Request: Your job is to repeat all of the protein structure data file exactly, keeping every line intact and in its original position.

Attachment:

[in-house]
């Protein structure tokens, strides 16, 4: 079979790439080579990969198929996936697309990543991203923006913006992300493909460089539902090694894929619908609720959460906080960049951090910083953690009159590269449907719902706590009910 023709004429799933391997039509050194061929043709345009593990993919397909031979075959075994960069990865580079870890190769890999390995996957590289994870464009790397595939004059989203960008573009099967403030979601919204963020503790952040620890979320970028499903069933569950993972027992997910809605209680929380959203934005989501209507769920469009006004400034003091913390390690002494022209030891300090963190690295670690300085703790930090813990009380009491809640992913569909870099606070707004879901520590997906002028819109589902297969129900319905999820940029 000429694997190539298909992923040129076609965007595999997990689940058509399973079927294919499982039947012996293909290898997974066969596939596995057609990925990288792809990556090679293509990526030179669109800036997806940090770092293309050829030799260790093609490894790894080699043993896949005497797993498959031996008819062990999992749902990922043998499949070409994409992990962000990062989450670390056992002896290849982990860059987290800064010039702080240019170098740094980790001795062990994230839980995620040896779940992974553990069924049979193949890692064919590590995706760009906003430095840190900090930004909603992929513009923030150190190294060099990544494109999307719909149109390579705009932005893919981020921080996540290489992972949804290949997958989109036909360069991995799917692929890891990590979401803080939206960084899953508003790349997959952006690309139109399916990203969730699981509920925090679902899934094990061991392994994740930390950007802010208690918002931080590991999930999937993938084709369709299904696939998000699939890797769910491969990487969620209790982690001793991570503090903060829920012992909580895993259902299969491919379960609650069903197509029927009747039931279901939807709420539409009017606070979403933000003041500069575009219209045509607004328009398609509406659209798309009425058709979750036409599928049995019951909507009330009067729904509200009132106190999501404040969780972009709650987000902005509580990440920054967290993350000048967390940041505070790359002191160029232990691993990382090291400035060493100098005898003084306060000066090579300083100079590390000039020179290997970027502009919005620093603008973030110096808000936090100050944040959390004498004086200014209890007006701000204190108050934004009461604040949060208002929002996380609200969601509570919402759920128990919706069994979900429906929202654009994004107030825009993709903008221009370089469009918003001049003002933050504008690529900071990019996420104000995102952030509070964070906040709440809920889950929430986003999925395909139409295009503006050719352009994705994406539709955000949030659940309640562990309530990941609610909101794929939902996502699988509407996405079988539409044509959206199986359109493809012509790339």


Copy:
[in-house]
């Protein structure tokens, strides 16, 4: 079979790439080579990969198929996936697309990543991203923006913006992300493909460089539902090694894929619908609720959460906080960049951090910083953690009159590269449907719902706590009910 023709004429799933391997039509050194061929043709345009593990993919397909031979075959075994960069990865580079870890190769890999390995996957590289994870464009790397595939004059989203960008573009099967403030979601919204963020503790952040620890979320970028499903069933569950993972027992997910809605209680929380959203934005989501209507769920469009006004400034003091913390390690002494022209030891300090963190690295670690300085703790930090813990009380009491809640992913569909870099606070707004879901520590997906002028819109589902297969129900319905999820940029 000429694997190539298909992923040129076609965007595999997990689940058509399973079927294919499982039947012996293909290898997974066969596939596995057609990925990288792809990556090679293509990526030179669109800036997806940090770092293309050829030799260790093609490894790894080699043993896949005497797993498959031996008819062990999992749902990922043998499949070409994409992990962000990062989450670390056992002896290849982990860059987290800064010039702080240019170098740094980790001795062990994230839980995620040896779940992974553990069924049979193949890692064919590590995706760009906003430095840190900090930004909603992929513009923030150190190294060099990544494109999307719909149109390579705009932005893919981020921080996540290489992972949804290949997958989109036909360069991995799917692929890891990590979401803080939206960084899953508003790349997959952006690309139109399916990203969730699981509920925090679902899934094990061991392994994740930390950007802010208690918002931080590991999930999937993938084709369709299904696939998000699939890797769910491969990487969620209790982690001793991570503090903060829920012992909580895993259902299969491919379960609650069903197509029927009747039931279901939807709420539409009017606070979403933000003041500069575009219209045509607004328009398609509406659209798309009425058709979750036409599928049995019951909507009330009067729904509200009132106190999501404040969780972009709650987000902005509580990440920054967290993350000048967390940041505070790359002191160029232990691993990382090291400035060493100098005898003084306060000066090579300083100079590390000039020179290997970027502009919005620093603008973030110096808000936090100050944040959390004498004086200014209890007006701000204190108050934004009461604040949060208002929002996380609200969601509570919402759920128990919706069994979900429906929202654009994004107030825009993709903008221009370089469009918003001049003002933050504008690529900071990019996420104000995102952030509070964070906040709440809920889950929430986003999925395909139409295009503006050719352009994705994406539709955000949030659940309640562990309530990941609610909101794929939902996502699988509407996405079988539409044509959206199986359109493809012509790339």